Existing palmtop computer systems often require a number of steps to obtain the desired information. For example, to obtain information from a calendar date, a person may first need to turn on the palmtop computer system. Some systems then require a “boot-up” time before the palmtop computer system enters an operational state. After the palmtop is on and ready, the person must then start the calendar application. Finally, the person must navigate the calendar application to locate the desired date. Although, those few steps may seem simple, such steps seem to be an unnecessary nuisance to a person that wants to quickly access the appropriate information. It would therefore be desirable to implement a palmtop computer system that allows the user to very quickly access the required information.
It is therefore an object of the present invention to implement a palmtop computer system that allows a user to quickly turn on the palmtop computer system and access the needed information. It is a further object of the present invention to allow the user to executed specific programs on the palmtop computer system using external devices coupled to the palmtop computer system.
These and other objectives are accomplished by the palmtop computer system of the present invention which incorporates mechanical buttons that combine the task of turning the palmtop computer system on and starting a particular application program. Furthermore, the same mechanical button can be used to navigate the application program to find the information that is most likely needed by the user. Additionally, external devices can be coupled to the palmtop computer system in a manner that allows the external hardware device to initiate specific application programs that cooperate with the external hardware device.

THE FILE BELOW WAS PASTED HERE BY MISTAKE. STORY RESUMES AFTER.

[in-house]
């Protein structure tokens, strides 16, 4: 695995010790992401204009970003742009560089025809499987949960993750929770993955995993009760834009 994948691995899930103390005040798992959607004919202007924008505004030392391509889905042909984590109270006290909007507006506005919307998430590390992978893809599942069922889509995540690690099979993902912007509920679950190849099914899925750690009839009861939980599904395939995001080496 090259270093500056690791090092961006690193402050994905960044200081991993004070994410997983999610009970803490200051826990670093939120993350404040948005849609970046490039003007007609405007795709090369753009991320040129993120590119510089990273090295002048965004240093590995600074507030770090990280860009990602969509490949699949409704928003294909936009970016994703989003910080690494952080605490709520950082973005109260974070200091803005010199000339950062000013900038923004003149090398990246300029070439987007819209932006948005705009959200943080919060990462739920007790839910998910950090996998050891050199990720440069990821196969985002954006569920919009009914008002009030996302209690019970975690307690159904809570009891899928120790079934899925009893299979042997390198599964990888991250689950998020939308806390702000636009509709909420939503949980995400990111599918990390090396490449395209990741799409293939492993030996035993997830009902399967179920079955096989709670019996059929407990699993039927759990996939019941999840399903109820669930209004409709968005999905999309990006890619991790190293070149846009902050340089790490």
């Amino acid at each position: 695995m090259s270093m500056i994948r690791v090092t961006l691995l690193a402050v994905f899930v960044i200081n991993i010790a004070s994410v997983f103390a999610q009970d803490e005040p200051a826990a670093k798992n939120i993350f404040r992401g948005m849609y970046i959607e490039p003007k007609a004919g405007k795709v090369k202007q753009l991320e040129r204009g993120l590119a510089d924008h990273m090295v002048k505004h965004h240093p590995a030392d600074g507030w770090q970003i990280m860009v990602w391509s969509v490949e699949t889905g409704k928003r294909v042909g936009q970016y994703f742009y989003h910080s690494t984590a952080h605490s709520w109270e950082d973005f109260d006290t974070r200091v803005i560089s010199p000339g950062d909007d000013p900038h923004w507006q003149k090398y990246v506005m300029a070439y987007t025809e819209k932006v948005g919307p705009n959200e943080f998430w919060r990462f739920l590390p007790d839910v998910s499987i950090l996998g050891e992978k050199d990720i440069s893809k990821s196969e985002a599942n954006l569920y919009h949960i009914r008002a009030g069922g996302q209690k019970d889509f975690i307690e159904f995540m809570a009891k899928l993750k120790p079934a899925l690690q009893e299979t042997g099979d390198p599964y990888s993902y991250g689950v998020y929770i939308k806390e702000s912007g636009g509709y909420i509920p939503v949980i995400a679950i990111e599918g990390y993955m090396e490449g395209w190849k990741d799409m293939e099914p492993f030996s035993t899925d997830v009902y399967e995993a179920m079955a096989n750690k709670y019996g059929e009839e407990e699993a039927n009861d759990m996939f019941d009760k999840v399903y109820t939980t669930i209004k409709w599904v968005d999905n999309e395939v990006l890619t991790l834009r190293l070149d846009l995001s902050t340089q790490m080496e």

The objects, features, and advantages of the present invention will be apparent from the following detailed description of the preferred embodiment of the invention with references to the following drawings.
Methods and apparatus for implementing a palmtop computer system that is well integrated with a personal computer system is disclosed. In the following description, for purposes of explanation, specific nomenclature is set forth to provide a thorough understanding of the present invention. However, it will be apparent to one skilled in the art that these specific details are not required to practice the present invention. In other instances, well-known circuits and devices are shown in block diagram form to avoid obscuring the present invention.
Below the display area 181 is a user input area 183. The user input area 183 is used to input text in the GraffitiŽ writing area 145 and interact with the application buttons 141 through 144. The user input area 183 is covered by the digitizer pad that will sense the users finger or stylus.